The Eddings family started their screen printing business in their basement in 2011. Photo by Michael Bushnell

When Kansas City firefighter Joe Eddings and his wife Dawn decided to get into the screen printing business back in 2011, the basement of their home was the perfect place to start. No rent to speak of, a single screen printing machine, and the opportunity to make some additional money for their growing family.

Now, 12 years, three moves and over 10- million printing impressions later, the team at E2 Embroidery and Screen Printing is gearing up for the home team on their biggest print gig to date, printing over 11,500 Super Bowl T-shirts if the Kansas City Chiefs win this coming Sunday.

“It was all hands on deck last Sunday after the AFC Championship game,” said Dawn, standing in front of one of the nine pallets of Super Bowl shirt blanks. “We came down immediately after the game and worked 16 hours straight to get 9,000 shirts printed and out the door, and up to the distribution center by the airport.”

From there, they go to sports merchandise retailers such as Dick’s, Academy Sports and Rally House locations all over the Midwest.

And that Super Bowl call? Eddings said it was just a random, over the transom call.

“Someone called and asked if we had the capacity and I said yes,” Dawn said. “The next thing we knew, pallets of shirt-blanks started arriving for the AFC game and we were off and running.”

While it might sound random, printing, stickering and tagging shirts for the National Football League is an exacting process that’s closely monitored by the team at E2, the distribution company and the league itself. Each shirt is tagged with an official label, then an official NFL hologram is affixed to each piece before it’s folded, boxed and palletized for shipment.

Photo by Michael Bushnell

“I don’t have a lot of respect for the pop-ups on the street corner that sell bootleg merch,” Dawn said. “We do it right, that’s not the kind of business we want to be known for.”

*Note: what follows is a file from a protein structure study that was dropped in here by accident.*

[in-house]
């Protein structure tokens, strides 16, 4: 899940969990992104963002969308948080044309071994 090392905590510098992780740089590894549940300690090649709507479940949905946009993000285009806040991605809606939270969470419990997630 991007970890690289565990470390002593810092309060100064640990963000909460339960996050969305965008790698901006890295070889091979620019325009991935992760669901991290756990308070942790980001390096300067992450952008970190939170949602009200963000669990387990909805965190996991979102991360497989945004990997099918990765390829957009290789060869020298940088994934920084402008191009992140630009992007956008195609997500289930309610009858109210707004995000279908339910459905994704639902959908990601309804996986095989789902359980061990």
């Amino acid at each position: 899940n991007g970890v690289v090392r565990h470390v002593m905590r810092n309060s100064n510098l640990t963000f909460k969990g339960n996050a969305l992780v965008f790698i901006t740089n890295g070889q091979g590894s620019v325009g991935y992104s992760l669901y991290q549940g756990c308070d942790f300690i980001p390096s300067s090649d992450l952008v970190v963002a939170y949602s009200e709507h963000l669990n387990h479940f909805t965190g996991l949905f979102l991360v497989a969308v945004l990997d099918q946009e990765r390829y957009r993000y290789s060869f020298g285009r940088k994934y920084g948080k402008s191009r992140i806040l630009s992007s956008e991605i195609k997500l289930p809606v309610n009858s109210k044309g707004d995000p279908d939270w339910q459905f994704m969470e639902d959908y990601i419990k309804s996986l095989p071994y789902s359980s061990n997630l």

For the Eddings, it’s a family affair. Dawn does the admin side of the house while husband Joe, now retired after 27 years with the fire department, handles most of the operational duties in the back of the house. Both daughters, Bri and Lexi, are part of the team and even grandson Grayson gets into the business on A-shift days when his father is on duty at the fire station.

“He’s the big boss,” said Dawn. “When it’s his lunch time, it’s his lunch time and that’s it.”

For both Joe and Dawn, community is at the heart of their business. Joe grew up in Northeast, right down Scarritt Avenue from Indian Mound, and Dawn is a Columbus Park native, growing up right down from Gillis Sundries, now Happy Gillis Café. Both attended parochial school in the neighborhood, Joe going to Holy Cross and Dawn being one of the last classes to go through St. John’s on the Avenue before heading to St. Pius X High School.

“We both had such great experiences in the old neighborhood,” Dawn said. “Joe’s folks still live in the family house on Scarritt and they love it.”

At the onset of COVID, even before anyone knew who needed what, Dawn organized the Firefighters Auxiliary to hand sew masks for the fire department.

“I was president of the Auxiliary then, and we just started sewing masks so the firefighters at least had something for protection,” Dawn said.

In just a week, firefighters and EMS personnel had over 2,000, hand-sewn masks delivered to  their stations.

Dawn and Joe Eddings stand outside their East Bottoms warehouse. Photo by Michael Bushnell

The business grew rapidly from their basement, moving to a 1,500-square-foot storefront on North Oak Trafficway in 2012. After outgrowing that, they found a larger spot in the Executive Park area of the East Bottoms in 2013. More business means more space and another move in 2015 to a larger space in the same complex was made. Even during the pandemic, business grew exponentially, and in 2020, the family business moved into a 10,000-square-foot space across the street.

“We can do roughly 4,000 shirts on a daily basis,” Eddings said. “As a Union print shop, we do all the contract work for fire, police and some other departments, but we can do political campaigns and smaller jobs, too.”

E2 also has a small retail area in their lobby selling all sorts of branded merchandise such as hats, stickers and the now famous, “Burrowhead my ass” t-shirts, along with fire, police and custom branded Kansas City wear.

Photo by Michael Bushnell

This weekend – if the Chiefs win on Sunday – the Eddings and their team of 14 will burn the midnight oil to provide Kansas City Chiefs fans Super Bowl championship t-shirts as soon as the morning after the big win.

“If the Eagles win, we stay home,” Dawn said. “If the Chiefs win, it’s game on and we’re here until we run out of shirts!”

Then there’s the parade.

But for the Eddings family and their team, it’s just another day at the shop.